You are on page 1of 4

UPDATE #5 I came for the food. I made the right decision. I shall return… for the food.

And the weather is not ½ bad… did I ever mention NO SNOW? Plus it is cheap. Plus it is really set up to cater to old, bald, fat farang; I refer to transportation, accommodation, and infrastructure. Thus far, I have spent time in (or will be spending time in
1. 2. 3. 4. 5. 6. 7. Bangkok Pattaya Bangkok Chiang Rai Bangkok Cha Am Bangkok 8. Den Rat (I mis-heard the name of this place previously and called it “DAYLAT” when I wrote about it in Update 4) I actually found this rather god-forsaken village on Google Earth. 9. Bangkok 10. Cha Am 11. Bangkok 12. Ao Nang (wonderful seaside city in Krabi Province) 13. Bangkok 14. Lampang 15. Bangkok

The only meals I have NOT enjoyed are the ones that were Western-oriented: Christmas Turkey Dinner in Cha Am comes to mind. It was OK, but really BLEAH! Thais eat with a fork and spoon (although chopsticks are ubiquitous.) Shovel the food onto the spoon using the fork, ladle on some spicy stuff, then put spoon in mouth.

NO WAIT… that’s how I do it.
Thais are far more delicate in how they eat. Put a small veggie piece on spoon, then some rice/noodles, then some meat which has been minimally dipped into a spicy condiment, THEN move gracefully to mouth and savour the flavour. Thai food has so many subtle nuances, each manifesting itself on your taste buds in sequence. Awesome! “Ta! Ta!,” I am continually admonished. (SLOWLY SLOWLY = Ta Ta) I learned early in my eating time here to follow 2 rules:
1. DO NOT ASK WHAT THE FOOD IS 2. DO NOT TRY TO GUESS/IMAGINE WHAT THE FOOD IS

MOSTLY, I have succeeded. However, I have not been able to bring myself to partake of some of the delicacies which my Thai friends chow down with such gusto. I will show pictures and comment on those further on. I shall now regale you with text and pictures related to THAI FOOD.

FOOD THAT I LIKE TO EAT AND THAT I UNDERSTAND
PAD THAI is fried rice noodles, which is almost a national dish. It varies from cook to cook. An on-street vendor will charge 25 ! which is less than $1. In fancy restaurants, the same dish (quantity and quality) goes for $5. It is a rice noodle dish, with eggs, fish sauce, tamarind juice, red chili pepper, plus any combination of bean sprouts, shrimp, chicken, pork, garnished with crushed peanuts, sugar, coriander and the juice of lime. It is usually served with scallions and pieces of raw banana flower. Spiceness varies. VERY SPICY = peek mak mak (I order my food like this) A BIT SPICY = peek nik noi NOT SPICY = peek my ow (how most farang order… if they know how to say it!) Ken McKee is nicknamed PadThaiKen since he orders this dish so often. PAD = fried KHAO PAD which is fried rice (rice = khao, pronounced cow) with accompaniments that vary from cook to cook. This was breakfast for me at a local BKK restaurant: khao pad with egg, goong (shrimp/crayfish) and salad (a generic term for raw vegetables). There may be some pork and/or chicken added. A great way to rid oneself of leftovers. The little red innocuous looking garnishes are incredibly spicy peppers… same same jalepeno. Almost all Thais pull the peppers out of their food and discard them… the spiciness remains… although somewhat subdued. If I inadvertently eat one of the little suckers, I get the hiccups. A spoonful of rice puts out the mouth fire, and the hiccups disappear in a minute or so. The green cylindrical veggie is what I call Morning Glory, and it is one of my favourites. The “soup” cup holds coffee (instant) with the equivalent of Eagle Brand Sweetened Condensed milk. Unfortunately, I have a sweet tooth and can slurp down many cups of this stuff. SHRIMP DISHES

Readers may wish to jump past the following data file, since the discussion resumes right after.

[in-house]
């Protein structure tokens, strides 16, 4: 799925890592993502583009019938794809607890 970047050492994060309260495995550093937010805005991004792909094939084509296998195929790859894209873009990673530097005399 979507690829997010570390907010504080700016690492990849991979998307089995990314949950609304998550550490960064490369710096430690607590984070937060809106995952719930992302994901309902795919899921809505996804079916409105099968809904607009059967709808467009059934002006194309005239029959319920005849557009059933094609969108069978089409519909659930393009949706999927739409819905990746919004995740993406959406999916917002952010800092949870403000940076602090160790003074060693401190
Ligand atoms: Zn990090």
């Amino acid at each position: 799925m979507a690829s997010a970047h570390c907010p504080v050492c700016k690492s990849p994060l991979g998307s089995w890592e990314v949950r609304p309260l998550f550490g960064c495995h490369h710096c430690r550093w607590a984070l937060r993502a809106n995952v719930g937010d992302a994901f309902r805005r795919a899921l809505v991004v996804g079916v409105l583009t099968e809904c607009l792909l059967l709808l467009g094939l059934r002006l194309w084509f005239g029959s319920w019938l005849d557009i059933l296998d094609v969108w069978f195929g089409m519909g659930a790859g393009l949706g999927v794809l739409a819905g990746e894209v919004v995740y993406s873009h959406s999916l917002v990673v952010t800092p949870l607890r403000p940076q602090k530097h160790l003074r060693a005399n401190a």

barbecued pull off head, shell, dip in spicy sauce

immature, raw, marinated in Khao Lao Shovel into mouth with spoon… TOO CRUNCHY Very bad rotgut rice whisky = Khao Lao

large, raw, shelled, eaten with incredibly spicy dip.

SOUPS I HAVE GROWN TO LOVE eaten with khao MY ABSOLUTE FAVOURITE DISH

Whole fish cooked over a charcoal brazier, with veggies

Pork cooked over a charcoal brazier, with chicken broth and veggies FRESH FRUIT

TOM YUM SOUP is made of stock and lemongrass, kaffir lime leaves, galangal, lime juice, fish sauce, and crushed chili peppers. This is a seafood style with shrimp, fish, and squid.

MANGOS… the best

Incredibly sweet and juicy 20 ! each (70¢), sliced up ready to eat BARBECUED RAT
skinned & split from knave to chaps then done to “perfection” over a charcoal brazier

Mango (sweet) with sticky rice (sweeter) and coconut cream (sweeterest) ADDICTIVE Upwards of $2 per dish

fresh off the bush bananas 10 ! a bunch (35¢)

FOOD (I use the term cautiously) I CANNOT HANDLE, LET ALONE EAT (GAG) SUN-DRIED ROAD-KILL TOAD SUN-DRIED YEAR-OLD FISH

I actually ate one of these. Kinda chickeny. I was likely drunk.

I think these were crossing a highway and were flattened MANY TIMES by 18 wheeler trucks, then scraped off the pavement a year later and passed off as “food”.

Often the heads are left on

MISCELLANEOUS TOO MUCH BOOZE

HOT SPICY CONDIMENT Shrimp and veggies

Hong Thong whisky (terrible) Lao Khao (frikken lethal) Leo beer (refreshing, actually)

There are a multitude of reasons why I really enjoy my stay in Thailand. In case you missed it, FOOD is nigh on to the #1 reason.

Fish with veggies, bbq pork, beer, spicy soup